The police also closed several storefront businesses yesterday, including Llamadas Internacionales, at 138th Street and Brown Place, whose yellow and green sign advertises international calling, beeper services, money orders and insurance. The police said it also did a brisk business in drugs.

"Treyside Bloods" Cops Apprehend 28 In Big Bx. Drug Bust (Friday, November 11, 2005)

COPS SMASHED a violent drug gang whose cutthroat members wore customized football jerseys and raked in $1.5 million a year by terrorizing a sprawling Bronx housing complex, authorities said yesterday.
Undercover cops and prosecutors busted 28 alleged members of the "Treyside Bloods" and charged them with peddling crack, heroin and marijuana at the Diego-Beekman Houses for at least a year.
"The entire operation - from the boss to street dealers - was removed in one day," Police Commissioner Raymond Kelly said.
The dealers - who wore belt buckles emblazed "Treyside" - allegedly took their orders from Dwayne (Dime) Thompson, 31, who ordered them to use violence to rule their Mott Haven turf.

The gangbangers have been linked to a double shooting and a stabbing, said NYPD Capt. Rick Miller, commander of the Bronx gang squad.
Cops began investigating the gang after a spate of shootings in the summer of 2004. Using wiretaps and video surveillance, detectives made more than 30 drug buys before the raids Tuesday night.
The suspects were arraigned Wednesday on charges of conspiracy to sell drugs and other crimes, authorities said.
"Maybe now the block will be settled," said a Bronx mother of two who was too afraid to give her name. "You can only hope."
The Diego-Beekman Houses have been plagued by drugs for years. In 1996, cops busted drug gangs that were doing $100,000 a day in business.
In the 1980s and early 1990s, the complex was overrun by the Wild Cowboys - a brutal drug gang that peddled crack in Washington Heights and the South Bronx.

DIEGO BEEKMAN/MILLBROOK HOUSES – Four Indicted Defendants Over 50

NEW YORK CITY SPECIAL NARCOTICS PROSECUTOR BRIDGET G. BRENNAN ANNOUNCED today the indictment of 12 people – including a 69-year-old man and his grandson - charged with heroin and crack sales at the Diego Beekman Houses and the Millbrook Houses in the Bronx.  This brings to 29 the total number of individuals indicted and arrested for narcotics crimes as a result of three separate enforcement operations at city housing complexes during in past two weeks.  All the investigations were conducted in conjunction with the Narcotics Division and Housing Bureau of the New York City Police Department.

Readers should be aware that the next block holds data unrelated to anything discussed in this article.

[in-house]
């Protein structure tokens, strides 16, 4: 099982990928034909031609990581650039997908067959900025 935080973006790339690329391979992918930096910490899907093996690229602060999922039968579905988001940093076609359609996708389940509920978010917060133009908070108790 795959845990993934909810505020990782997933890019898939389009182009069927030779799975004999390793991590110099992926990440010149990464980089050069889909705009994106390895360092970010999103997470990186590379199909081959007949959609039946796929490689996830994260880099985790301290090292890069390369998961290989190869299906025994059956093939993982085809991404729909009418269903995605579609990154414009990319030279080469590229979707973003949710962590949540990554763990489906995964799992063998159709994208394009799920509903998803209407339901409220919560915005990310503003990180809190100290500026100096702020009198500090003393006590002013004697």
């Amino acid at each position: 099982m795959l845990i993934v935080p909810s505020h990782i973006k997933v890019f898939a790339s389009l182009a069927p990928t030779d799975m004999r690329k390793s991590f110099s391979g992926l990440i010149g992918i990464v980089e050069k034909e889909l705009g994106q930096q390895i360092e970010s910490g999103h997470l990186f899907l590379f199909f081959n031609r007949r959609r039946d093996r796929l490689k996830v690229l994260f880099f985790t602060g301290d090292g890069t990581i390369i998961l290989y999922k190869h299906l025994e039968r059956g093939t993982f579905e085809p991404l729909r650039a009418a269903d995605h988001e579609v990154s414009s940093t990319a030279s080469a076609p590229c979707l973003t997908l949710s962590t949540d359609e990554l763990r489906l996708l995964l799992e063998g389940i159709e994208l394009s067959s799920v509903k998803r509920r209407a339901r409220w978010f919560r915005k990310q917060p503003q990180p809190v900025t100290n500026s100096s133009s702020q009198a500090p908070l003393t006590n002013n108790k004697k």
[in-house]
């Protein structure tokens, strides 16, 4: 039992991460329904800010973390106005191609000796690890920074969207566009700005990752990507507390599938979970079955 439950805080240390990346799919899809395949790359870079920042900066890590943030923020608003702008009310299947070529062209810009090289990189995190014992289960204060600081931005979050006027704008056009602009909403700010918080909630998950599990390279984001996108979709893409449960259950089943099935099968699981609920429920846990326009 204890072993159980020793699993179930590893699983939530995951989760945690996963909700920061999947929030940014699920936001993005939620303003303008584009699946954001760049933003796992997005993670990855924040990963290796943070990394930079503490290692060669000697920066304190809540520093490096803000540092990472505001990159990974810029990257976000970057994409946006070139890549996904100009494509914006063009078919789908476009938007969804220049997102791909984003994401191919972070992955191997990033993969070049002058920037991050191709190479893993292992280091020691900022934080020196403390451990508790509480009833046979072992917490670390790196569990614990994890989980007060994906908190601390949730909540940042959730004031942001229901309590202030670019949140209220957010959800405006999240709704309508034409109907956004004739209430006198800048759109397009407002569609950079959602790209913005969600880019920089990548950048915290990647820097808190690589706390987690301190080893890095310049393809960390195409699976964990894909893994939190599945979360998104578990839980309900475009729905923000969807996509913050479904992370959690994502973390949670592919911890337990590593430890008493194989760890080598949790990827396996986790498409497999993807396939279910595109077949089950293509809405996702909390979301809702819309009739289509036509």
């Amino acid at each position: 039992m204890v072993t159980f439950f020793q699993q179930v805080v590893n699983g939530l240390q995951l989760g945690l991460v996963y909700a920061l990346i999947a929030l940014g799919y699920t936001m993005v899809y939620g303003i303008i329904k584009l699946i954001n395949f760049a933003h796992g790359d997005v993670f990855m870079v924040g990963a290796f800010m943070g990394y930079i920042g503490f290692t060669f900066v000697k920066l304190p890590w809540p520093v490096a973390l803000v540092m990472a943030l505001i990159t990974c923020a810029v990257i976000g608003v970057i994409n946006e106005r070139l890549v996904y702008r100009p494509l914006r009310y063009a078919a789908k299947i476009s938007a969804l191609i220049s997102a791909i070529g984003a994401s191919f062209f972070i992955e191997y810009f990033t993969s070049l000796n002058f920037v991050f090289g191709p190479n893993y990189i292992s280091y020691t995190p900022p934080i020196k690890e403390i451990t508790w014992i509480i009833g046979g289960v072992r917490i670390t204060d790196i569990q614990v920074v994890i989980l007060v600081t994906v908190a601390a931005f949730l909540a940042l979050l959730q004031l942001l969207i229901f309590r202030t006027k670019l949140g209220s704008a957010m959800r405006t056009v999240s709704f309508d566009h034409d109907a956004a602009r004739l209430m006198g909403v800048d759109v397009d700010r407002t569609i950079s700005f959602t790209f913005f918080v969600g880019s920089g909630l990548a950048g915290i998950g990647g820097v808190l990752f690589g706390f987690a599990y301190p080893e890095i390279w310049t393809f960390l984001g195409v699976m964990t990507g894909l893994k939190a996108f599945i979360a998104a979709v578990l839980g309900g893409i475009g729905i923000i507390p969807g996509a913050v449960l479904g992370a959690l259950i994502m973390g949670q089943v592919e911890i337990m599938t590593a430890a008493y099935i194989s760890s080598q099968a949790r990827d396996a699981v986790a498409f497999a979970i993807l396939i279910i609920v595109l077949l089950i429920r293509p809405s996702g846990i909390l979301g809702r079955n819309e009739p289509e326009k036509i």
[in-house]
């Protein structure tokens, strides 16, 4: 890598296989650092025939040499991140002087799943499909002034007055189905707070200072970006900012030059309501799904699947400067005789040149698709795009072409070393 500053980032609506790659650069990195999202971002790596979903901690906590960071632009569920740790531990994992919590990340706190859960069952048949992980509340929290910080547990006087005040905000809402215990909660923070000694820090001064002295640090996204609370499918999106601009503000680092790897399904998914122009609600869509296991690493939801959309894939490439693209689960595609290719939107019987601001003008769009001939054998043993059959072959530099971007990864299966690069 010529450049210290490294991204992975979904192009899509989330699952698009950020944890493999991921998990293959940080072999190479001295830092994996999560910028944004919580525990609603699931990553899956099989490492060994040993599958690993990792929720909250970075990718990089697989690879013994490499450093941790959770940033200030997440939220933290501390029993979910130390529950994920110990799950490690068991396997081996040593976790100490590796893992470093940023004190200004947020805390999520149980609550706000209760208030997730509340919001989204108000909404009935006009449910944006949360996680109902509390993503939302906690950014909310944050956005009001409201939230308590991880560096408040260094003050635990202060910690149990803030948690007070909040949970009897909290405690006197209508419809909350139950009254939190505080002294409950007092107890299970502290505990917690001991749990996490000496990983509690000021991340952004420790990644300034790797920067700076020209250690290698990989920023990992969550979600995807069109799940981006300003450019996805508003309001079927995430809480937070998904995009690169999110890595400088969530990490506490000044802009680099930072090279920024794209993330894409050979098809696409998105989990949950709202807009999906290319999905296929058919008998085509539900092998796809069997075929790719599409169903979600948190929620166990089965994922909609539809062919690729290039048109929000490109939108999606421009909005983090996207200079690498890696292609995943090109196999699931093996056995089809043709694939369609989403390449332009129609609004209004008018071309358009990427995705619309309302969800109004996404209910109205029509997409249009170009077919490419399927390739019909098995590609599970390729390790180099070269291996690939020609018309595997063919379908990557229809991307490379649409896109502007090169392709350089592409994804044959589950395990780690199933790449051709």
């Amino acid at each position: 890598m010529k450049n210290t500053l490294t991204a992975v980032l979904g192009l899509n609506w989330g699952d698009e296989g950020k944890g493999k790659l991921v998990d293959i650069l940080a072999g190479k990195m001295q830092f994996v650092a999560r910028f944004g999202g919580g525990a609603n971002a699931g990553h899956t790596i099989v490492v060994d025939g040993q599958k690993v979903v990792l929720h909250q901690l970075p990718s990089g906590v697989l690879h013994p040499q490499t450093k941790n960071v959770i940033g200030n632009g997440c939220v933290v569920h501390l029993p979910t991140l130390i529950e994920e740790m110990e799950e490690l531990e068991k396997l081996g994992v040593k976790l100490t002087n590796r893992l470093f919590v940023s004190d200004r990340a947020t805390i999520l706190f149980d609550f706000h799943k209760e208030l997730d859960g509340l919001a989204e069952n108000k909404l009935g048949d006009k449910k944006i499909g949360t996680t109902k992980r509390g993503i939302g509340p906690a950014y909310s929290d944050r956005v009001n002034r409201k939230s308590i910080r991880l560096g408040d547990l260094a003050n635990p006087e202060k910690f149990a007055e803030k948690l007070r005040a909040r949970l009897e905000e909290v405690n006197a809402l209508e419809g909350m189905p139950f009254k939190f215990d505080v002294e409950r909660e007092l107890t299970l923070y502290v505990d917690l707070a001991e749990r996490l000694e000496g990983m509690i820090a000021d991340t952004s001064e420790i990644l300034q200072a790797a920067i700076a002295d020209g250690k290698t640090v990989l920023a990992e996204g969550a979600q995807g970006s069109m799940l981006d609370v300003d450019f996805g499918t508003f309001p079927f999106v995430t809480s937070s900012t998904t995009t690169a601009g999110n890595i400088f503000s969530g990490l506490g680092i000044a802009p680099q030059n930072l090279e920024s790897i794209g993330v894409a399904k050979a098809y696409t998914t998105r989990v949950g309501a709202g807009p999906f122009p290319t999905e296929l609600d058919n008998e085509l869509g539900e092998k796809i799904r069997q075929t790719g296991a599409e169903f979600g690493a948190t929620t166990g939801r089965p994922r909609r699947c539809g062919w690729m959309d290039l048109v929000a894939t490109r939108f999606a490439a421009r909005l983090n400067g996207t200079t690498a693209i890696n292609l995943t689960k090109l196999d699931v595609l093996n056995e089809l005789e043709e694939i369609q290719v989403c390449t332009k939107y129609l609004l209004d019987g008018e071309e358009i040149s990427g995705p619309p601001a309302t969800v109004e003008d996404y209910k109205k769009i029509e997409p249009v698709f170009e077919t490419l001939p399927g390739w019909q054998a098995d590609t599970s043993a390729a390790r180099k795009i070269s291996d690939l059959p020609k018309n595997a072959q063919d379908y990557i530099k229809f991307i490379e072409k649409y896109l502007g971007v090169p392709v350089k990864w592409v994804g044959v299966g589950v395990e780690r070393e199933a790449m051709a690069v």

DIEGO BEEKMAN/MILLBROOK HOUSES – Four Indicted Defendants Over 50

Beginning in the early hours of Tuesday, December 16th, 2008 officers from NYPD’s Bronx Borough Narcotics arrested 12 individuals on indictments issued by the Office of the Special Narcotics Prosecutor. During the investigation, which began in May 1, 2008, undercover officers purchased $4500 worth of heroin from 69-year old Carlos Camacho and his grandson Cesar Quinones, 28 years old.  Both reside in the Millbrook Houses, a New York City Housing Authority complex comprising nine 16-story buildings with 1,255 apartments and an estimated 3,026 residents.  During the execution of search warrants early this morning, police recovered 360 heroin glassines, as well as $23,000 in cash from inside Carlos Camacho’s apartment. In addition to Camacho and Quinones, ten other defendants were indicted for heroin and crack/cocaine sales.
Four of the indicted defendants are age 50 or older, and all are charged with repeated sales of narcotics.

The Bronx Millbrook Houses, a New York City Housing Authority complex, is located between Brook and Cypress Avenues from 135th Street to 137th Avenues. The Diego Beekman units are a private, 38-building complex with 1,238 apartments and 10 commercial units in a six block area that stretches from 138th Street to 143d Street. The investigation started in Diego Beekman and spread to the adjacent Millbrook Houses.

In total, undercover officers purchased heroin or crack on 48 different occasions. On September 16, 2008 officers purchased a .22 caliber revolver from defendant Arthur North who is 50 years old. The defendants are being arraigned today on the indictments before Judge Michael Ambrecht at Part 21, 111 Centre Street in Manhattan. 
MURPHY HOUSES – Ten Dealers Arrested and Prostitution Site Padlocked
Earlier this week, on Monday, December 11, 2008, ten drug dealers were arrested and a house of prostitution shuttered in Operation Cross Bronx Crackdown, a joint investigation conducted by the NYPD Bronx Narcotics Division and the Office of the Special Narcotics Prosecutor at the Murphy Houses.  Community complaints triggered the investigation which began a year ago and resulted in 60 undercover purchases of crack cocaine from individual dealers, many of whom are residents of Murphy Houses.  The complex is located at 1805 Crotona Avenue and 611 Crotona Park North in the South Bronx.  It consists of two 20-story buildings, 281 apartments, and houses approximately 714 people.